After the heady days of bumper PC sales in the first half of this year, the PC market hit its lowest level this year, according to August figures by market analyst Inform.
Sales were slightly down, half a per cent, on July figures, despite an average price drop of 3 per cent for PCs. In fact, falling prices only served to help decrease the overall market value, which dropped 4 per cent to an all-year low.
The top vendors are seemingly unaffected by the sluggish sales as they continue their present strategies to garner share from the white-box market. IBM remains the number one vendor, with an increase in market share of 5 per cent to 22 per cent. Compaq was close behind, up 7 per cent to 21 per cent. Likewise Hewlett-Packard is gaining on the ground it lost during July, posting 29 per cent growth and maintaining the number three position.
However, shipments of clone computers fell 18 per cent and the "other brands" segment of the market declined by 14 per cent.
According to Inform, the ongoing component shortage has also been responsible for the decline in sales. Traditional dealer and independent retail sales fell by 13 and 10 per cent respectively. The corporate channel increased sales by 3 per cent while mass-merchant sales also increased slightly.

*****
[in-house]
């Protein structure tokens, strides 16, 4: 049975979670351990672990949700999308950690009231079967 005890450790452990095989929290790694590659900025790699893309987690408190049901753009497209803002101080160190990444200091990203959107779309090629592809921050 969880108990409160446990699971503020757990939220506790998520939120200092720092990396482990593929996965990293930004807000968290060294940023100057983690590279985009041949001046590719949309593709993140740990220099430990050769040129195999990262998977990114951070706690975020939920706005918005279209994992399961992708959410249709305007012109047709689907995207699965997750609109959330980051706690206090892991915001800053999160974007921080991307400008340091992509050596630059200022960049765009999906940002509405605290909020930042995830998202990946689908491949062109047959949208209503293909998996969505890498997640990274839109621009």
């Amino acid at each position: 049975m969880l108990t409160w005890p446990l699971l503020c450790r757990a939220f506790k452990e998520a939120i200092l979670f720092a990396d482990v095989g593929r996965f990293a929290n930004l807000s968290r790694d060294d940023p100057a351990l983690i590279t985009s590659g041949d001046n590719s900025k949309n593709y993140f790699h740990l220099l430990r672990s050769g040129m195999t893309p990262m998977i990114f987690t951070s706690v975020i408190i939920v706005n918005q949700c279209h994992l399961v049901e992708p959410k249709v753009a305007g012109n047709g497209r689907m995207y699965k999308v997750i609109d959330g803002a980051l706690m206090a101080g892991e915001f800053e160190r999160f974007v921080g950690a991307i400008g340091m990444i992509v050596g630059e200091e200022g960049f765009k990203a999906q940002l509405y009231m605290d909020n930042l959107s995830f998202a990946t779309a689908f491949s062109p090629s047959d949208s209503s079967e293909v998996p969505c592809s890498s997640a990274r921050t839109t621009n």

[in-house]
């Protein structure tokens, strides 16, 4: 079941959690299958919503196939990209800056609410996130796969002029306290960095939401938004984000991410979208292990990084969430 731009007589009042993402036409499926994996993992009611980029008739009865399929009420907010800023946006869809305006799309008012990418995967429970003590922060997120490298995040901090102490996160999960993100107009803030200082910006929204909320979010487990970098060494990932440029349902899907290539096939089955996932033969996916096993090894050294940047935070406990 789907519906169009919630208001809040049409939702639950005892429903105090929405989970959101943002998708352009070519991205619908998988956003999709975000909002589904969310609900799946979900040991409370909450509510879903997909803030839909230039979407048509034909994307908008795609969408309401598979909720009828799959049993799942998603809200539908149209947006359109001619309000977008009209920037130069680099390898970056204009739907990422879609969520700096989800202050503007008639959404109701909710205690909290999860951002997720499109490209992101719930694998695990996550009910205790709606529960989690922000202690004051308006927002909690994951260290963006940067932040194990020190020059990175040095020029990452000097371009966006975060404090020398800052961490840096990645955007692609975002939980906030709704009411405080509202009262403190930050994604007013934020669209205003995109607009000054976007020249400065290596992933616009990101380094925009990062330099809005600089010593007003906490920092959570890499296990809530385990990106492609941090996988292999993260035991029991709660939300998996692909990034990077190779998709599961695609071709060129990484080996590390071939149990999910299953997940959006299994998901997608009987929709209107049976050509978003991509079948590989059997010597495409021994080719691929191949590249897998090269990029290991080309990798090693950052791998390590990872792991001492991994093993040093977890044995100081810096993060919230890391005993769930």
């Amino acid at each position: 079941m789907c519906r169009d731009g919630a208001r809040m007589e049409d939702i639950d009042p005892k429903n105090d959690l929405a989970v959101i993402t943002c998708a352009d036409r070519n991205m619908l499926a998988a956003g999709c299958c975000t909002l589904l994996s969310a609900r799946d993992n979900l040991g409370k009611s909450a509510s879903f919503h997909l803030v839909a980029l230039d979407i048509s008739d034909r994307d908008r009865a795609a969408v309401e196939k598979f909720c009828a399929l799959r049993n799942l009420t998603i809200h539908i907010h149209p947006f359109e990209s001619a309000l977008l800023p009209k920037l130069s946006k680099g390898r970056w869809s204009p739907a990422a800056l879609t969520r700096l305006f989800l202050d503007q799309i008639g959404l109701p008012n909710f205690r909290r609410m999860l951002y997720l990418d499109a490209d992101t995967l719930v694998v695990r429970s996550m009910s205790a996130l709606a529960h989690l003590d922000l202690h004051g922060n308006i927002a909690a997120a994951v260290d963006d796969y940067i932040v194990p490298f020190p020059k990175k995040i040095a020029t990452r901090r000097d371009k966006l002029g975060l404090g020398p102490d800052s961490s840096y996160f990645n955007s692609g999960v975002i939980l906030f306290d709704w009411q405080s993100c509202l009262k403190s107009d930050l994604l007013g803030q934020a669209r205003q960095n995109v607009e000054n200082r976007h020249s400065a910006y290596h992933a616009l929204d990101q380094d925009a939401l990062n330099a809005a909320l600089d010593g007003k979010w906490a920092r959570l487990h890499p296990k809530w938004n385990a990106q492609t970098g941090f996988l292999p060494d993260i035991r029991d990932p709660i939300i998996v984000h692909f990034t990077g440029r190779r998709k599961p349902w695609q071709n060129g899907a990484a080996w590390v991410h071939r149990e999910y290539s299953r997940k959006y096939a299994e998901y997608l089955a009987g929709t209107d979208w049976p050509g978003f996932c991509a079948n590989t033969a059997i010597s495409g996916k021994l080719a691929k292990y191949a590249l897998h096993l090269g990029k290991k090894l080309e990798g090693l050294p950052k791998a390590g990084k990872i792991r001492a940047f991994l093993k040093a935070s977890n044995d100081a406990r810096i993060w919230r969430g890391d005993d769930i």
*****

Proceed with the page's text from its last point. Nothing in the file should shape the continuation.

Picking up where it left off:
Worldwide figures are somewhat different. Latest figures from Dataquest, a unit of Gartner, show worldwide personal computer shipments surpassed 33.9 million units in the third quarter of 2000, up 15.2 per cent over the same period last year.
However analysts have warned the market is being buoyed by vendors stockpiling within the channel and are predicting slow growth for the rest of the year.
"We suspect these relatively strong numbers in the third quarter reflect a buildup of channel inventory, and we do not believe the market can support the kind of growth these numbers would indicate," said Charles Smulders, principal analyst for Gartner Dataquest's Personal Computers Worldwide program.
"The fourth quarter could show slower unit growth, as upgrade cycles are deferred into 2001, and no revenue growth as vendors jockey to keep supply lines clear," Smulders said.
Globally, Compaq holds the overall top vendor spot with 4449 units shipped in Q3, followed by Dell, HP and IBM.
HP showed the largest increase in shipments amongst the big vendors. The company had continued success in the US retail space, taking advantage of the absence of IBM and Packard Bell, according to Gartner.